"My biggest enemy is my inner me" . David and I have been watching a rap series called Rhythm and Flow, and one of the young rapper on the show keeps saying this.
I can totally relate to that quote. For the longest time, I've always been my own worst enemy and my most fierce opponent. In a sense, I still am, but I've grown to really know and understand my inner me a lot better. I'm now more able to control myself and I've developed tricks & strategies to get the best out of myself on a regular basis.
I'm sure everyone has been in a situation like this before: Let's say you're playing basket ball and shooting hoops. You tell yourself: "Alright, let's see if I can get 3 in a row". You hope to get 3 in a row. You get the first two and then you start really hoping you can get the third one. But is it really up to chance if you're going to succeed?
What if, instead of hoping to succeed, you focused on exactly what you have to do to get the ball in the net? Place your hands that way, look at that specific spot, use that amount of force, etc.
Racing is the same for me. I used to be nervous about being nervous. "Will I be able to race to my full potential today?" That made me nervous because I felt I was not in control of it. But I've been working on it and I know it's my decision to perform to the best of my abilities - it's not up to chance.
I'm telling you all that because yesterday, I was nervous. Championships are special in a way that all you did in the season prior to that event does not count on the day. It's all about that one race to decide who will be the champion of the country for the following year. Everyone wants it, and anyone can take it.
I was nervous because I really wanted it. I knew it would not be easy. Jenn Jackson is a fierce competitor and I know she wanted to win as much as I did. But I embraced the stress - I was happy to be nervous, it was a confirmation that I wanted to win, and I was prepared to work hard for it.
From the start, Jenn Jackson was right there on my wheel and putting pressure. No surprise there. The first time at the barrier, she bunny hopped them as I ran them, and she gain a bit of time on me. "Noted". We rode the first lap together. I would gain a bit of time in the pedalling sections and she would gain that time back in the technical sections. My plan was to play it safe in the technical sections because I wanted to be sure not to make any mistake. But she was riding really well and it made me think maybe I would need to ride those sections more aggressively. On the second lap, she took the lead on the pavement, so I recovered on her wheel. I felt I maybe had a little bit more in the pedalling sections, so I knew the only way to win was to be at the front and put pressure from there. I adjusted and bunny hopped the barriers too, but other than that, I still played it safe. Hard, safe, hard safe...that was my strategy. After about 3 laps, I was staring to open a slight gap, so I kept pushing and pushing. It was tough - it was 0 degrees and raining outside, so we could not feel our hands and had to pay attention when shifting (luckily for me, the SRAM e-tap was super helpful here!). After a long race of digging deep and riding safely, I was able to create a gap and keep it until the finish line to take the win.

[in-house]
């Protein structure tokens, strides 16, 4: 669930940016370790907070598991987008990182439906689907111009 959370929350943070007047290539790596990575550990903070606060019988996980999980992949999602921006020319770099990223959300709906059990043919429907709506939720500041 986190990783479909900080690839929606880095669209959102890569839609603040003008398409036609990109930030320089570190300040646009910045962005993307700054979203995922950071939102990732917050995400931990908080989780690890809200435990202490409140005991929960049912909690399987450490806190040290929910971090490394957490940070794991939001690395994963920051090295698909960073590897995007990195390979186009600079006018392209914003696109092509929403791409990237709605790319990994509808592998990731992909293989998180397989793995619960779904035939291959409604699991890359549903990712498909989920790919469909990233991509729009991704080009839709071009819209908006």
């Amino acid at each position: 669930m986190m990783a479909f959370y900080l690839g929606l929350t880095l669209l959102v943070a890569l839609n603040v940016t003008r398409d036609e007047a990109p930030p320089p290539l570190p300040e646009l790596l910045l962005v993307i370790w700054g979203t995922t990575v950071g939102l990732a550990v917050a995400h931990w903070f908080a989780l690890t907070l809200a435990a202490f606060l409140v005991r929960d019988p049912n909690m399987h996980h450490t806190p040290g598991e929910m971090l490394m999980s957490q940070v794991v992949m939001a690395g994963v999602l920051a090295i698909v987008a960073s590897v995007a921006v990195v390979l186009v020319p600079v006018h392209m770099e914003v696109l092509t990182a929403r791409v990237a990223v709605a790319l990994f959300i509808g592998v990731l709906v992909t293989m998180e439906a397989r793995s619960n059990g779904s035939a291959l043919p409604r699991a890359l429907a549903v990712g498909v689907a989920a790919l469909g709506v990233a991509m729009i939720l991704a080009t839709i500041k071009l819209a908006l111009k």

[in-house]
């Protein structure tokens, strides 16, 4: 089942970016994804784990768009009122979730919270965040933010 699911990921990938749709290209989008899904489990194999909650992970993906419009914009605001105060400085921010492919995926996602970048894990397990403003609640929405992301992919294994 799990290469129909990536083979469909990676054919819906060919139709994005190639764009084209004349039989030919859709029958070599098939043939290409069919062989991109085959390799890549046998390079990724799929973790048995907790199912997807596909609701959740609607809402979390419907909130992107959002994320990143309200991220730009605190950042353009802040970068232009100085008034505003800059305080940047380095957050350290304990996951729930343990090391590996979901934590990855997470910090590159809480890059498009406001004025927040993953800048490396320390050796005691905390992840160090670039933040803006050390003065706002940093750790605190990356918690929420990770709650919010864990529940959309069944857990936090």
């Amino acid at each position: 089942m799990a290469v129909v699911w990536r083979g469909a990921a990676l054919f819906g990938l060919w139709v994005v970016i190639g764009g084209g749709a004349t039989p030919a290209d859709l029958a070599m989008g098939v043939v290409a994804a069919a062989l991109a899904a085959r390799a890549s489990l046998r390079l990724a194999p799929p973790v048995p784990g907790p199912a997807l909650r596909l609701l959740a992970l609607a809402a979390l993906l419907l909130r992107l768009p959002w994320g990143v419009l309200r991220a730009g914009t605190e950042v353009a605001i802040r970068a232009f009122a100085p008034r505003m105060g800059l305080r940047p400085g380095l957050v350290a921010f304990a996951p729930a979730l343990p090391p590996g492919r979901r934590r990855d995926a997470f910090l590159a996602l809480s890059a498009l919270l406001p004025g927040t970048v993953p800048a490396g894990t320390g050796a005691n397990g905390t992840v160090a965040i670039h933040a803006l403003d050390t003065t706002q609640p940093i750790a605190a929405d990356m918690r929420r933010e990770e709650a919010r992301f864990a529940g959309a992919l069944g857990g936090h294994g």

It felt really good. Even more so because it had been such a hard race. I can thank Jenn for that - she brought the battle to me and brought the best out of me on the day. That's super cool. I'm very happy to be representing the Maple Leaf for one more year.
I've done many, many mistakes in my career so far, and in a sense it's really nice because I feel I am finally starting to benefit from all those mistakes. I can't count the number of National Championships I messed up. But it's really cool to be here a few years later and be able to respond better to a similar situation where I would have flunked before. I think it's that progress (which David and I have been working on) that makes me the happiest.
It was a very quick trip for David and I. We drove 5h Friday, raced Saturday and drove 5h back home right after the race. But it was a great trip - my parents were there (which is always very cool) and it was pretty awesome to hang with the Canadian cyclocross community. Thank you everyone for cheering yesterday!!
As always - it just so happens that my job on the team is to pedal and cross the finish line. But the truth is that jersey belongs to many more people. Thanks for making it happen :)